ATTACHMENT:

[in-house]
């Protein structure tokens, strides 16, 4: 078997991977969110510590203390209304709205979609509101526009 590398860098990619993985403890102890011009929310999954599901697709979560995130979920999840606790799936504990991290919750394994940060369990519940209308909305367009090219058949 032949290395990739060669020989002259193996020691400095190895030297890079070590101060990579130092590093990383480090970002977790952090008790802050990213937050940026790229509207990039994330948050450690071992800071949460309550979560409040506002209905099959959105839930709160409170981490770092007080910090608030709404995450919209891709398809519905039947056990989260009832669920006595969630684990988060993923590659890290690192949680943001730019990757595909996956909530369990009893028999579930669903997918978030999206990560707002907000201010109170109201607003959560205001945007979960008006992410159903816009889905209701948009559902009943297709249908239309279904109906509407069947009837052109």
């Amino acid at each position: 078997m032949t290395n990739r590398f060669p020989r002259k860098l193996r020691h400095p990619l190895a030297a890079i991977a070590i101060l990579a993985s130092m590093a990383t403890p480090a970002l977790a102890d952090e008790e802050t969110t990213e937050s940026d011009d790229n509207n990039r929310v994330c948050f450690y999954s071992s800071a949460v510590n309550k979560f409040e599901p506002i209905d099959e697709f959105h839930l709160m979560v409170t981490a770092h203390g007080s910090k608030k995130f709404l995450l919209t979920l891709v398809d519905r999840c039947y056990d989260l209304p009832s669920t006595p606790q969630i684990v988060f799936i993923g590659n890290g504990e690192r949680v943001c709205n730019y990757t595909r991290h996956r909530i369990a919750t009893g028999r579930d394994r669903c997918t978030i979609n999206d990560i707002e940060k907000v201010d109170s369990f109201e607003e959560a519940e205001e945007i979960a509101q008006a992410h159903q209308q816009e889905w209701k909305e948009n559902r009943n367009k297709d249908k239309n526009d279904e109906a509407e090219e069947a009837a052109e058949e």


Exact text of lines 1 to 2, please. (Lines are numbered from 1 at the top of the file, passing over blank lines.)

[in-house]
């Protein structure tokens, strides 16, 4: 078997991977969110510590203390209304709205979609509101526009 590398860098990619993985403890102890011009929310999954599901697709979560995130979920999840606790799936504990991290919750394994940060369990519940209308909305367009090219058949 032949290395990739060669020989002259193996020691400095190895030297890079070590101060990579130092590093990383480090970002977790952090008790802050990213937050940026790229509207990039994330948050450690071992800071949460309550979560409040506002209905099959959105839930709160409170981490770092007080910090608030709404995450919209891709398809519905039947056990989260009832669920006595969630684990988060993923590659890290690192949680943001730019990757595909996956909530369990009893028999579930669903997918978030999206990560707002907000201010109170109201607003959560205001945007979960008006992410159903816009889905209701948009559902009943297709249908239309279904109906509407069947009837052109």